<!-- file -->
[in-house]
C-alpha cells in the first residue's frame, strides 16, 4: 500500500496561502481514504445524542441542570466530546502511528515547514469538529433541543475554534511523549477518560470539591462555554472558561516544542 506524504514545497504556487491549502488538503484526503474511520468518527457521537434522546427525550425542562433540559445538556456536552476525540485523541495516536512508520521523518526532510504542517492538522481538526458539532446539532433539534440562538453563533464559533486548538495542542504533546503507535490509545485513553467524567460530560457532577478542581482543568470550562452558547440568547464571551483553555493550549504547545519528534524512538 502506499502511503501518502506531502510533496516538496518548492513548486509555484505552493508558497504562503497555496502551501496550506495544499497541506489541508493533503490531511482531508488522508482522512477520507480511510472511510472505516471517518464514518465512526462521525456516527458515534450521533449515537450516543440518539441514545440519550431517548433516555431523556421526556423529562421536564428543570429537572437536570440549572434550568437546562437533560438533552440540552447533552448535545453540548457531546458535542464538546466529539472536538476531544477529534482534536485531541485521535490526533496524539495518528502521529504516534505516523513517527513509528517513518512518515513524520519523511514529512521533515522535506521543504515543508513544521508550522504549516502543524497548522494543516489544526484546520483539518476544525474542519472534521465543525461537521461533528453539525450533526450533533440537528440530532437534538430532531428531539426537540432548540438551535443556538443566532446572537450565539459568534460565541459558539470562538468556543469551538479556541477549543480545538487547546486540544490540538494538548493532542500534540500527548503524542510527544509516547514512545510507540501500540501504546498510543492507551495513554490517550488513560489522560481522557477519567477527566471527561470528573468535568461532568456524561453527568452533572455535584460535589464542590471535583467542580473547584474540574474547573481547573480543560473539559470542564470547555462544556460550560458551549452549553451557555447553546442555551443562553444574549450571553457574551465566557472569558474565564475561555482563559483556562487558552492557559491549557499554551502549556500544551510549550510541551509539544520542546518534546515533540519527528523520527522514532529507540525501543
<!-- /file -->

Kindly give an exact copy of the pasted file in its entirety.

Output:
[in-house]
C-alpha cells in the first residue's frame, strides 16, 4: 500500500496561502481514504445524542441542570466530546502511528515547514469538529433541543475554534511523549477518560470539591462555554472558561516544542 506524504514545497504556487491549502488538503484526503474511520468518527457521537434522546427525550425542562433540559445538556456536552476525540485523541495516536512508520521523518526532510504542517492538522481538526458539532446539532433539534440562538453563533464559533486548538495542542504533546503507535490509545485513553467524567460530560457532577478542581482543568470550562452558547440568547464571551483553555493550549504547545519528534524512538 502506499502511503501518502506531502510533496516538496518548492513548486509555484505552493508558497504562503497555496502551501496550506495544499497541506489541508493533503490531511482531508488522508482522512477520507480511510472511510472505516471517518464514518465512526462521525456516527458515534450521533449515537450516543440518539441514545440519550431517548433516555431523556421526556423529562421536564428543570429537572437536570440549572434550568437546562437533560438533552440540552447533552448535545453540548457531546458535542464538546466529539472536538476531544477529534482534536485531541485521535490526533496524539495518528502521529504516534505516523513517527513509528517513518512518515513524520519523511514529512521533515522535506521543504515543508513544521508550522504549516502543524497548522494543516489544526484546520483539518476544525474542519472534521465543525461537521461533528453539525450533526450533533440537528440530532437534538430532531428531539426537540432548540438551535443556538443566532446572537450565539459568534460565541459558539470562538468556543469551538479556541477549543480545538487547546486540544490540538494538548493532542500534540500527548503524542510527544509516547514512545510507540501500540501504546498510543492507551495513554490517550488513560489522560481522557477519567477527566471527561470528573468535568461532568456524561453527568452533572455535584460535589464542590471535583467542580473547584474540574474547573481547573480543560473539559470542564470547555462544556460550560458551549452549553451557555447553546442555551443562553444574549450571553457574551465566557472569558474565564475561555482563559483556562487558552492557559491549557499554551502549556500544551510549550510541551509539544520542546518534546515533540519527528523520527522514532529507540525501543